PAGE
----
Binding of Rab1 effectors from rat liver Golgi extracts to GST-Rabs was measured as previously described (Satoh et al., 2003), with minor modifications. In brief, 10 nmol (∼0.5 mg) of each GST-Rab was loaded on glutathione–Sepharose. Bead-bound GST-Rab1 and GST-Rab1/9 were loaded with GTPγS (Christoforidis et al., 1999), whereas GST-Rab9CLLL and GST-Rab9/1 were loaded with GTPγS in 20 mM Hepes, pH 7.4, 150 mM KCl, 5 mM EDTA, 4.5 mM MgCl2, 1 mM DTT, and 100 μM GTPγS for 1.5 h at room temperature, followed by a 30-min incubation in 20 mM Hepes, pH 7.4, 100 mM NaCl, 5 mM MgCl2, and 100 μM GTPγS at room temperature. Golgi extracts were made by diluting rat liver Golgi membranes to 0.5 mg/ml with 20 mM Hepes, pH 7.4, 100 mM KCl, and 5 mM MgCl2, and adding 1% Triton X-100, 1 mM DTT, protease inhibitor cocktail (Roche), 1 mg/ml soybean trypsin inhibitor, and MgCl2 to a final concentration of 8 mM. After incubation on ice for 30 min, extracts were spun at 16,000 g for 20 min. 1 mM GTPγS was added to the supernatant. Extract (200 μl) was incubated with GST-Rab–loaded beads for 1 h at 4°C. Beads were washed, eluted, and analyzed by SDS-PAGE and Western blot, as previously described (Satoh et al., 2003).
Chimeric Rab localizations
cDNAs for canine Rab9a and human Rab5a, Rab1a, and Rab9/5, Rab5/9, Rab9/1, and Rab1/9 were cloned into pECFP-C1, pEYFP-C1, and pEGFP-C3 (CLONTECH Laboratories, Inc.) for expression. For fixed cell indirect immunofluorescence, HeLa cells were grown and transfected on glass coverslips. Cells were transfected (Fugene 6; Roche); 16–24 h after transfection, cells were fixed, permeabilized, and stained (Ganley, et al., 2004), and then mounted in ProFade mounting medium (Invitrogen). Micrographs in Figs. 6 and 7 and Figs. S1–S4 were acquired using a deconvolution microscopy system (Spectris; Applied Precision, LLC) with an inverted epifluorescence microscope (IX70; Olympus), a PlanApo 60×, 1.40 NA, oil immersion objective (Olympus), a charge-coupled device (CCD) camera (CoolSNAP HQ; Roper Scientific), and acquisition and deconvolution software (DeltaVision; Applied Precision, LLC). Micrographs in Fig. 5 were acquired using a microscope (Axioplan2; Carl Zeiss MicroImaging, Inc.) fitted with 63×, 1.30 NA, and 100×, 1.3 NA, Plan Neofluar objective lenses, a CCD camera (AxioCamHRc; Carl Zeiss MicroImaging, Inc.), and controlled by Axiovision 4.2 software (Carl Zeiss MicroImaging, Inc.). Pictures were analyzed using ImageJ (National Institutes of Health) and Photoshop (Adobe) software. For late endosome labeling, cells were incubated with 30 μg/ml of mouse anti–CI-MPR (2G11) IgG with a 20-min pulse and a 40-min chase in complete medium. Endogenous organelle markers used were as follows: anti-p115 (Golgi; gift from G. Waters, Merck Research Laboratories, Rahway, NJ), anti-TGN46 (TGN; Serotec), anti-EEA1 and anti-rabaptin-5 (early endosomes; BD Biosciences), and CI-MPR (primarily late endosomes; Diaz and Pfeffer, 1998). Rabbit anti-GFP and secondary antibodies derivatized with Alexa Fluor dyes (Invitrogen) were used. The extent of colocalization between endosomal Rabs and organelle markers was quantitated by generating contour maps of each image by overlaying the Rab and marker channels. The total number of vesicles and the number showing overlap between both markers were tallied. All fixed cell microscopy was performed at room temperature. For live cell microscopy, BS-C-1 cells on glass coverslips were observed 16–20 h after transfection at 37°C on a temperature-controlled stage of an inverted microscope (Diaphot-300; Nikon) equipped with a cooled CCD camera (NDE/CCD; Princeton Instruments), Plan Apo 60×, 1.40 NA, and 100×, 1.40 NA, oil objectives, and using MetaMorph software (Molecular Devices); images were analyzed using Photoshop (Adobe). Dual CFP/YFP filters were obtained from Chroma Technology Corp. CFP- or YFP-tagged wild-type Rabs or CFP-Golgi (CLONTECH Laboratories, Inc.) were used as organelle markers.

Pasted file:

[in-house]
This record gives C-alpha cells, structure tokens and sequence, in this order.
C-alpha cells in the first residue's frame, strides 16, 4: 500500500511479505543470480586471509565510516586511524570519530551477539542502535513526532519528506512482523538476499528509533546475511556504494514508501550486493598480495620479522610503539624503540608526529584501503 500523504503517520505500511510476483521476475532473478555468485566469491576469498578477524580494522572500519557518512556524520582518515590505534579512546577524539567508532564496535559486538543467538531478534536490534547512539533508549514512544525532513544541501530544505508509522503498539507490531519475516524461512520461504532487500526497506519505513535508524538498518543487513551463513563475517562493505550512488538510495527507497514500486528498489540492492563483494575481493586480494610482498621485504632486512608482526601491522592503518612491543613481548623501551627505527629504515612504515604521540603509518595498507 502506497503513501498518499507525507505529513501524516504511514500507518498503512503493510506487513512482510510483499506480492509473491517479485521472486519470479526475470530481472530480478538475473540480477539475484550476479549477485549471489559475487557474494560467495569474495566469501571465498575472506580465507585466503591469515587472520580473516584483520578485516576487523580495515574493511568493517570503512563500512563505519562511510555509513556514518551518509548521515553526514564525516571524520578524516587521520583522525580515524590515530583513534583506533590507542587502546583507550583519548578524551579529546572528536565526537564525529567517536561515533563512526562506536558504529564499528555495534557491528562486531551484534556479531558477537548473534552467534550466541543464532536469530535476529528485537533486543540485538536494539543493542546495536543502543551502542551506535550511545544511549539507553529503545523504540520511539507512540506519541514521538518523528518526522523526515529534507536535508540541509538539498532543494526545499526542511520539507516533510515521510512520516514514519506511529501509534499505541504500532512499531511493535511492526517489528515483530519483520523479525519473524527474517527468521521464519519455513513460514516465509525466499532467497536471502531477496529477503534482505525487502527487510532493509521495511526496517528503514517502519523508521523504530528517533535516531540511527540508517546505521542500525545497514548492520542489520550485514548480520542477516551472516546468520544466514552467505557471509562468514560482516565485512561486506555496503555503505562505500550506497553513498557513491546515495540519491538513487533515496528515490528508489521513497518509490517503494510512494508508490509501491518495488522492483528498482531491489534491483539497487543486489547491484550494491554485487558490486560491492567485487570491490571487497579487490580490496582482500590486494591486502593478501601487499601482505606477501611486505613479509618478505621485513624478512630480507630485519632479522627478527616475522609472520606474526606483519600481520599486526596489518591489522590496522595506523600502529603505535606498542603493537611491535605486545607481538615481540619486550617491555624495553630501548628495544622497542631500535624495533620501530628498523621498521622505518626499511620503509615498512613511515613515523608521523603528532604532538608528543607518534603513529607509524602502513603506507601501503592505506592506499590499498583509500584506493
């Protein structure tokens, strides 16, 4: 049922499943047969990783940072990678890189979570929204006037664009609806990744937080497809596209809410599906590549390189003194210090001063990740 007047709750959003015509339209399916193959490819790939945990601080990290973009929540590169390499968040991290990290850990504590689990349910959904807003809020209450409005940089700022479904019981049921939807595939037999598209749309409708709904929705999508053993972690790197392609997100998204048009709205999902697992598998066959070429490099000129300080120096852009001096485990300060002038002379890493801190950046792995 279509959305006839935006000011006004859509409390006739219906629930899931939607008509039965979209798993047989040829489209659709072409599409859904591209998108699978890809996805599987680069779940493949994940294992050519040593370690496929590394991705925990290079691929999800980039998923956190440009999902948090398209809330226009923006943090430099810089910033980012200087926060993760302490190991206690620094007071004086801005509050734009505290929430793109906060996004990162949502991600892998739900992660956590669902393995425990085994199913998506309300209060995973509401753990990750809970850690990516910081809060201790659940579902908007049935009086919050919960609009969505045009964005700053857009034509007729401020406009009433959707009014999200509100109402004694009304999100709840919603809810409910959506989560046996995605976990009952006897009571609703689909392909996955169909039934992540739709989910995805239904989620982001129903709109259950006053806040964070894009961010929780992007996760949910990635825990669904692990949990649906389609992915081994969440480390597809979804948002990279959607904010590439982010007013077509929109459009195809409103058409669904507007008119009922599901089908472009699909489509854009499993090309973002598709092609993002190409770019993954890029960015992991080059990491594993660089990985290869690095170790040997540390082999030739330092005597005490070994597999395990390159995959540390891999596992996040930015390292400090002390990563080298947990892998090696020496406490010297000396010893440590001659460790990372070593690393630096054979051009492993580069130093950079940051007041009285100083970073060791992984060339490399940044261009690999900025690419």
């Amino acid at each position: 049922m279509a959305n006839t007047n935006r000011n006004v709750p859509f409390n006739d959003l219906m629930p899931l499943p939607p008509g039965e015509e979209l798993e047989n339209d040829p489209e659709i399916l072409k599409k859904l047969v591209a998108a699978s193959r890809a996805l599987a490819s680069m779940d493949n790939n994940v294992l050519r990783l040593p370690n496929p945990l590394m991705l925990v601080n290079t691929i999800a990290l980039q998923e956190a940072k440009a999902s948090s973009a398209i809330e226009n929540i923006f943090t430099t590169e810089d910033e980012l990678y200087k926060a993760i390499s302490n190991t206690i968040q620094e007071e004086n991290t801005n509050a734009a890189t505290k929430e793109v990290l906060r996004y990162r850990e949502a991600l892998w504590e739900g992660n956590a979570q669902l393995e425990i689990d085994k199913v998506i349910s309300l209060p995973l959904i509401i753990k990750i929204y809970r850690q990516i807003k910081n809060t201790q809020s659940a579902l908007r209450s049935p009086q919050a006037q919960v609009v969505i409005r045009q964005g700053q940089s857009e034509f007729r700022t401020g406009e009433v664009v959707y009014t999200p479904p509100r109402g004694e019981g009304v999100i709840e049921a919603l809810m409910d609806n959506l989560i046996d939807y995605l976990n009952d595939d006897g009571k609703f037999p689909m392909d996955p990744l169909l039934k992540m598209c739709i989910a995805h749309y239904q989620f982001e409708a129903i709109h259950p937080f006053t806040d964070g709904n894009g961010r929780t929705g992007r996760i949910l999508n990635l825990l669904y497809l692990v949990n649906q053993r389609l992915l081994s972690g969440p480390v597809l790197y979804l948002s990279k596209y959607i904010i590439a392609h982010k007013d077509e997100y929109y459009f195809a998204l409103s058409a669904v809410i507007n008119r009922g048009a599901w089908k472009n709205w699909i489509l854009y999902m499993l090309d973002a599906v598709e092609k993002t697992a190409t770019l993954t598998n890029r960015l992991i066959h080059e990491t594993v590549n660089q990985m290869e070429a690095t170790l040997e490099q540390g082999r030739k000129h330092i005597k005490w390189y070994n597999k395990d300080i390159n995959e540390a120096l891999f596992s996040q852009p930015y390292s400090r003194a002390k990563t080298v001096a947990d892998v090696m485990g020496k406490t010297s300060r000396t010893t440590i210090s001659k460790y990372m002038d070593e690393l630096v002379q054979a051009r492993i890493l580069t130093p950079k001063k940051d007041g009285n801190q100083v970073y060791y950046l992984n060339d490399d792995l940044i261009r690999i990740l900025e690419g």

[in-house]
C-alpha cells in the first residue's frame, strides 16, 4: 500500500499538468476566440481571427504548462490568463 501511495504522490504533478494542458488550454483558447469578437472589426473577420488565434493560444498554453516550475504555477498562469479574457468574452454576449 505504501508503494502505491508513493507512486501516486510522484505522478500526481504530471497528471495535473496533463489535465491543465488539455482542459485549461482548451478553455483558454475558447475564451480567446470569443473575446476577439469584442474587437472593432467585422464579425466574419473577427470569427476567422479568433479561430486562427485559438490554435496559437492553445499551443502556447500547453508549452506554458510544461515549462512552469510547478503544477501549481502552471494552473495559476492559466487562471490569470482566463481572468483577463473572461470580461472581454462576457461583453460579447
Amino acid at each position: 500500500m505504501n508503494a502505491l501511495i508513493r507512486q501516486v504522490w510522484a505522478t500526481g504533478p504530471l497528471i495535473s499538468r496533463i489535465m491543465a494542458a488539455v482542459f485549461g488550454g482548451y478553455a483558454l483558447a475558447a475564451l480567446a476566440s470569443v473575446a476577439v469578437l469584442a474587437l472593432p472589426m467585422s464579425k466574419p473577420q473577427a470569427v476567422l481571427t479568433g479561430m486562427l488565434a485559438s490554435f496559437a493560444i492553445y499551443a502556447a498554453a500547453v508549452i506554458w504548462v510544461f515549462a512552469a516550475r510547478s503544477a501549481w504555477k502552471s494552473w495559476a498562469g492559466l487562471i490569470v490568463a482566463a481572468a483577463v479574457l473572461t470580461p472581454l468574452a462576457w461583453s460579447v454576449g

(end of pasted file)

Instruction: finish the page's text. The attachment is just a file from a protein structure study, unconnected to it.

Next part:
Analysis of Rab chimera membrane association
HeLa cells on 100-mm dishes were transfected for expression of Rab fusion proteins with GFP, CFP, or YFP. After 23 h, cells were washed three times with 10 ml of phosphate buffered saline, and then two times with 10 ml ice-cold HM buffer (25 mM Hepes, pH 7.4, and 2.5 mM Mg(OAc)2). Cells were swollen on ice for 5 min, washed gently with 5 ml SEAT buffer (10 mM ethanolamine, 10 mM acetic acid, 1 mM EDTA, and 0.25 M sucrose) leaving ∼0.5 ml of buffer, and then scraped off of the plate with a rubber policeman and transferred to microfuge tubes. Protease inhibitor cocktail (Complete EDTA-Free; Roche) and 0.1 M PMSF were added to each sample. Lysates were passed through a 27-gauge needle 20 times and spun for 20 min at 341,000 g and 4°C in a rotor (TLA-100.1; Beckman Coulter). Pellets and supernatants were analyzed by SDS-PAGE and an anti-GFP Western blot.
Measurement of Rab activity
Rab nucleotide–binding activity was performed according to Shapiro et al. (1993), with minor changes. Rabs (200 nM) were incubated in 50 mM Hepes, pH 7.5, 150 mM KCl, 2 mM EDTA, 1 mM MgCl2, 0.1% BSA, and 2 μM [35S]GTPγS (4 nCi/μl) for 45 min at 25°C in 50 μl of extract. Reactions were in triplicate; 40-μl samples were removed, diluted with 3 ml of ice-cold wash buffer (20 mM Tris-HCl, pH 8.0, 100 mM NaCl, and 25 mM MgCl2) and passed through 24-mm HA filters. Filters were washed three times with 3 ml of wash buffer, dried, and counted in scintillation fluid.
Online supplemental material
Fig. S1 shows deconvolution microscopic localizations of Rab9/5 and Rab9/1 in fixed HeLa cells. Fig. S2 shows deconvolution microscopic localizations of Rab5/9 and Rab5 in fixed HeLa cells. Fig. S3 shows deconvolution microscopic localizations of Rab1/9 and Rab1 in fixed HeLa cells. Fig. S4 shows p40 is not a key effector for Rab9 localization.
We thank Dr. Pierre Barbero for initiating this project, Collin Melton for generating several of the chimeras, and Drs. Ayano Satoh and Graham Warren for help with Rab1 effector binding.
This work was supported by grants from the American Heart Association and the National Institutes of Health National Institute of Diabetes and Digestive Kidney Diseases to S. Pfeffer and a postdoctoral fellowship from the Leukemia and Lymphoma Society to D. Aivazian.
Abbreviations used in this paper: CCD, charge-coupled device; CI, cation-independent; EEA, early endosome antigen; GDF, GDI displacement factor; GDI, GDP dissociation inhibitor; GEF, guanine nucleotide exchange factor; MPR, mannose 6-phosphate receptor; TIP47, tail-interacting protein of 47 kD.